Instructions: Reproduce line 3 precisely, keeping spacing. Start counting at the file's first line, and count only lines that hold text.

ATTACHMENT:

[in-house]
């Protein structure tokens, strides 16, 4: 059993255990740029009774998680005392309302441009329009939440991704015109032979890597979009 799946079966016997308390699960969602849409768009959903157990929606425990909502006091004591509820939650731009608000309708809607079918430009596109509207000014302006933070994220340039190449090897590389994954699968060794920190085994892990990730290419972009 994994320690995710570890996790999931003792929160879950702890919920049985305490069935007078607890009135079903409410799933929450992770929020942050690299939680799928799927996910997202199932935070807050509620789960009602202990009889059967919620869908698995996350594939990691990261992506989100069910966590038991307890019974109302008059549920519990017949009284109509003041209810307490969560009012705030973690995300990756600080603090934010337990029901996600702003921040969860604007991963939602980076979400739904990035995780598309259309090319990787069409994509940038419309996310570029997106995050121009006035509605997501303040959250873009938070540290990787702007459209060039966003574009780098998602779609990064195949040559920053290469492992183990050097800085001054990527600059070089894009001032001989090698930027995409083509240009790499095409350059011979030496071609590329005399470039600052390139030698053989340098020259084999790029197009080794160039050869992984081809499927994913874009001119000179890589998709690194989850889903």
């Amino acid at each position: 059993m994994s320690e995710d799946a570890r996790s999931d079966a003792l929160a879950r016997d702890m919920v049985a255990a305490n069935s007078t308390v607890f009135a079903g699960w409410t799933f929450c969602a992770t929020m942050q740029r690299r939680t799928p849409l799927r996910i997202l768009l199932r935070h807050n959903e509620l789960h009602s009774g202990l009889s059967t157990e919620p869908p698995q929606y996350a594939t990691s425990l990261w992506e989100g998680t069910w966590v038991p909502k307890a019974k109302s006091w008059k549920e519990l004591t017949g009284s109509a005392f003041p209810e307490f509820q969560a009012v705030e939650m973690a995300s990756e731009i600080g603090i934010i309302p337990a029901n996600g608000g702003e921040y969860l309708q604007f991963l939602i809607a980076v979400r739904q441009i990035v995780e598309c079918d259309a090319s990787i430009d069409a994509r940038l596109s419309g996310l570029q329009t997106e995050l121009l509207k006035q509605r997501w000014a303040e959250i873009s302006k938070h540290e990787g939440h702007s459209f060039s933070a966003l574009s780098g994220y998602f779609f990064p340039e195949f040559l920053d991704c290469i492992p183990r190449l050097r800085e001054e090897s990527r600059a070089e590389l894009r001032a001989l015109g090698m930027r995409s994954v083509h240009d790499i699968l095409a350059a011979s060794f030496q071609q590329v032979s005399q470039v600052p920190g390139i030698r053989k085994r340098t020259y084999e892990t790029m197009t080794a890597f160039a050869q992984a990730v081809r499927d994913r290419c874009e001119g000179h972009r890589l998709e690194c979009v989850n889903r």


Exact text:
């Amino acid at each position: 059993m994994s320690e995710d799946a570890r996790s999931d079966a003792l929160a879950r016997d702890m919920v049985a255990a305490n069935s007078t308390v607890f009135a079903g699960w409410t799933f929450c969602a992770t929020m942050q740029r690299r939680t799928p849409l799927r996910i997202l768009l199932r935070h807050n959903e509620l789960h009602s009774g202990l009889s059967t157990e919620p869908p698995q929606y996350a594939t990691s425990l990261w992506e989100g998680t069910w966590v038991p909502k307890a019974k109302s006091w008059k549920e519990l004591t017949g009284s109509a005392f003041p209810e307490f509820q969560a009012v705030e939650m973690a995300s990756e731009i600080g603090i934010i309302p337990a029901n996600g608000g702003e921040y969860l309708q604007f991963l939602i809607a980076v979400r739904q441009i990035v995780e598309c079918d259309a090319s990787i430009d069409a994509r940038l596109s419309g996310l570029q329009t997106e995050l121009l509207k006035q509605r997501w000014a303040e959250i873009s302006k938070h540290e990787g939440h702007s459209f060039s933070a966003l574009s780098g994220y998602f779609f990064p340039e195949f040559l920053d991704c290469i492992p183990r190449l050097r800085e001054e090897s990527r600059a070089e590389l894009r001032a001989l015109g090698m930027r995409s994954v083509h240009d790499i699968l095409a350059a011979s060794f030496q071609q590329v032979s005399q470039v600052p920190g390139i030698r053989k085994r340098t020259y084999e892990t790029m197009t080794a890597f160039a050869q992984a990730v081809r499927d994913r290419c874009e001119g000179h972009r890589l998709e690194c979009v989850n889903r």